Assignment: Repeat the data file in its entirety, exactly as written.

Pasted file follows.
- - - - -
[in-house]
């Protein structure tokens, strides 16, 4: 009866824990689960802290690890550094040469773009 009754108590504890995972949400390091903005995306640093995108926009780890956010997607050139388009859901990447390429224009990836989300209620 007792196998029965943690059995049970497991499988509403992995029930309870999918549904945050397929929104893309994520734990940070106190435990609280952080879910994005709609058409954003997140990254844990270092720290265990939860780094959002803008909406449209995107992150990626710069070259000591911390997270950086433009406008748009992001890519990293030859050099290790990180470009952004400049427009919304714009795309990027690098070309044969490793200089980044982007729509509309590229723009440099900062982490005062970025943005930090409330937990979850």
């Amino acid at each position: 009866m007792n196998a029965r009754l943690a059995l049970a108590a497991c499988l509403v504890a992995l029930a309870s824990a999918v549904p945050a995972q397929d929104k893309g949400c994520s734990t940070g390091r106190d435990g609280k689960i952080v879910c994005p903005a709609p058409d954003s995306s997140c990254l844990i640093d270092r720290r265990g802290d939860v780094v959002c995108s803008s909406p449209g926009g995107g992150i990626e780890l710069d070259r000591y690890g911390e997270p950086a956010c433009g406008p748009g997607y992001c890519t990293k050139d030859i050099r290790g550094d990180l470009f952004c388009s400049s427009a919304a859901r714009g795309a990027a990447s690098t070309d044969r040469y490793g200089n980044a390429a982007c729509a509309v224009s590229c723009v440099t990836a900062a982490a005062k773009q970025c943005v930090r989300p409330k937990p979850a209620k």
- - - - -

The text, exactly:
[in-house]
């Protein structure tokens, strides 16, 4: 009866824990689960802290690890550094040469773009 009754108590504890995972949400390091903005995306640093995108926009780890956010997607050139388009859901990447390429224009990836989300209620 007792196998029965943690059995049970497991499988509403992995029930309870999918549904945050397929929104893309994520734990940070106190435990609280952080879910994005709609058409954003997140990254844990270092720290265990939860780094959002803008909406449209995107992150990626710069070259000591911390997270950086433009406008748009992001890519990293030859050099290790990180470009952004400049427009919304714009795309990027690098070309044969490793200089980044982007729509509309590229723009440099900062982490005062970025943005930090409330937990979850």
């Amino acid at each position: 009866m007792n196998a029965r009754l943690a059995l049970a108590a497991c499988l509403v504890a992995l029930a309870s824990a999918v549904p945050a995972q397929d929104k893309g949400c994520s734990t940070g390091r106190d435990g609280k689960i952080v879910c994005p903005a709609p058409d954003s995306s997140c990254l844990i640093d270092r720290r265990g802290d939860v780094v959002c995108s803008s909406p449209g926009g995107g992150i990626e780890l710069d070259r000591y690890g911390e997270p950086a956010c433009g406008p748009g997607y992001c890519t990293k050139d030859i050099r290790g550094d990180l470009f952004c388009s400049s427009a919304a859901r714009g795309a990027a990447s690098t070309d044969r040469y490793g200089n980044a390429a982007c729509a509309v224009s590229c723009v440099t990836a900062a982490a005062k773009q970025c943005v930090r989300p409330k937990p979850a209620k």